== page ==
Meant to post to this earlier today, but if you have not already seen it, read David Brooks' excellent op-ed piece in this morning's NY Times. Brooks makes the case that Republicans are betraying their own principles when they oppose reform.

He also does a good job explaining what many in the GOP fail to get - that even if the House can get to passage of a bill, they've seriously damaged their brand with immigrant communities and they've got years of work ahead of them repairing it:
The final conservative point of opposition is a political one. Republicans should not try to win back lower-middle-class voters with immigration reform; they should do it with a working-class agenda.

This argument would be slightly plausible if Republicans had even a hint of such an agenda, but they don’t. Even then it would fail. Before Asians, Hispanics and all the other groups can be won with economic plans, they need to feel respected and understood by the G.O.P. They need to feel that Republicans respect their ethnic and cultural identity. If Republicans reject immigration reform, that will be a giant sign of disrespect, and nothing else Republicans say will even be heard.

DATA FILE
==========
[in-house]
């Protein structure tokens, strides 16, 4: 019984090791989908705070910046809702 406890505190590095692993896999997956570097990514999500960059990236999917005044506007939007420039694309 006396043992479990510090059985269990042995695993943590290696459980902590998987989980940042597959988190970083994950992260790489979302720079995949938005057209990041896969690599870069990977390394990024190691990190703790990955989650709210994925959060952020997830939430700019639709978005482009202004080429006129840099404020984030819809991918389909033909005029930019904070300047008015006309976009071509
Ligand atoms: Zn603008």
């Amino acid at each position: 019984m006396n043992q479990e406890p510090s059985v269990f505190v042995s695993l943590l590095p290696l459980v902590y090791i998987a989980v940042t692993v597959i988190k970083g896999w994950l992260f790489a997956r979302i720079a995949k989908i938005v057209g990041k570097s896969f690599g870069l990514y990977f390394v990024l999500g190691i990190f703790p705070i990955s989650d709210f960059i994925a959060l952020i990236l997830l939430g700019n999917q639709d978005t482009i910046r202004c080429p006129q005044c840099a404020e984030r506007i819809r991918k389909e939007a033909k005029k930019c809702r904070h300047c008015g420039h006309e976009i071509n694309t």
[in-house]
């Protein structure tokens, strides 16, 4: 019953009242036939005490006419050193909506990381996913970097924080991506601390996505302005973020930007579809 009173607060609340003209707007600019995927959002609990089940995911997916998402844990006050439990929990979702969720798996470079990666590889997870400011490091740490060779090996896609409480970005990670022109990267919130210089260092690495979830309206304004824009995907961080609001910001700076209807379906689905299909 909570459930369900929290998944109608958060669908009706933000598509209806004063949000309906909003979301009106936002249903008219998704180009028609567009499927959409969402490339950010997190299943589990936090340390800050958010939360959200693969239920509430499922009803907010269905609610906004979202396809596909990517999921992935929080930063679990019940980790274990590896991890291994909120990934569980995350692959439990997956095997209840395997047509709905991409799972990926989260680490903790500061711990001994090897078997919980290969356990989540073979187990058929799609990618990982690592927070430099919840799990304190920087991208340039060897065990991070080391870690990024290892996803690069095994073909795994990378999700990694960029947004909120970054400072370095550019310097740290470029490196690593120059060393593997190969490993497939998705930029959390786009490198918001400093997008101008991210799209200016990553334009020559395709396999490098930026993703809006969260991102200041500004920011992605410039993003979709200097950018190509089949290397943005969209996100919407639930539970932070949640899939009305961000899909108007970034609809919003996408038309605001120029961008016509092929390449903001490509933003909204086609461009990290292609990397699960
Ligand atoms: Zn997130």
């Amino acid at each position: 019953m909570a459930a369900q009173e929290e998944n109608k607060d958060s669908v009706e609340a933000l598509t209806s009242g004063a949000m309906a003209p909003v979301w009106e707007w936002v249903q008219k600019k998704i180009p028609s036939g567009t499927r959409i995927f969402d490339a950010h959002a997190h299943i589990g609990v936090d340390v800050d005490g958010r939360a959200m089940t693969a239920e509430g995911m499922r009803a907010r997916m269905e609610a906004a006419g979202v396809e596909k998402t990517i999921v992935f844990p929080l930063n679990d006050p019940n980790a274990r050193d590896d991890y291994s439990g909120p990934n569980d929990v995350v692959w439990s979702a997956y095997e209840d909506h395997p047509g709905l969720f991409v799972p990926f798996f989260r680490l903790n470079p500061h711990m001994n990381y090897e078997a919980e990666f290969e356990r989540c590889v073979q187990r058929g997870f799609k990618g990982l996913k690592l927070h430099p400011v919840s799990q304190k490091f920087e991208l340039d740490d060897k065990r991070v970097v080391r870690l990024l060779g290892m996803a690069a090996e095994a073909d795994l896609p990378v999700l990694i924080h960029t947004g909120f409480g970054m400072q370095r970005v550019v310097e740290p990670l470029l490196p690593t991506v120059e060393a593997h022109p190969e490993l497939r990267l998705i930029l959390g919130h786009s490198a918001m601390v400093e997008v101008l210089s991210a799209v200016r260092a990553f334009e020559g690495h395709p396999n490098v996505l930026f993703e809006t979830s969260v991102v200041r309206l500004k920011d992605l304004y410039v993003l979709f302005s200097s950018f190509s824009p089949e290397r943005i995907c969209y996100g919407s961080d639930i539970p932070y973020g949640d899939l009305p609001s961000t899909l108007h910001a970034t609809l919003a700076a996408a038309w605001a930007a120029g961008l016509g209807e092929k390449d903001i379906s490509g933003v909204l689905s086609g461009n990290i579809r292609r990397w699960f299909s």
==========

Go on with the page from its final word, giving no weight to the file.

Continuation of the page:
Whether this bill passes or not, this country is heading toward a multiethnic future. Republicans can either shape that future in a conservative direction or, as I’ve tried to argue, they can become the receding roar of a white America that is never coming back.

That’s what’s at stake.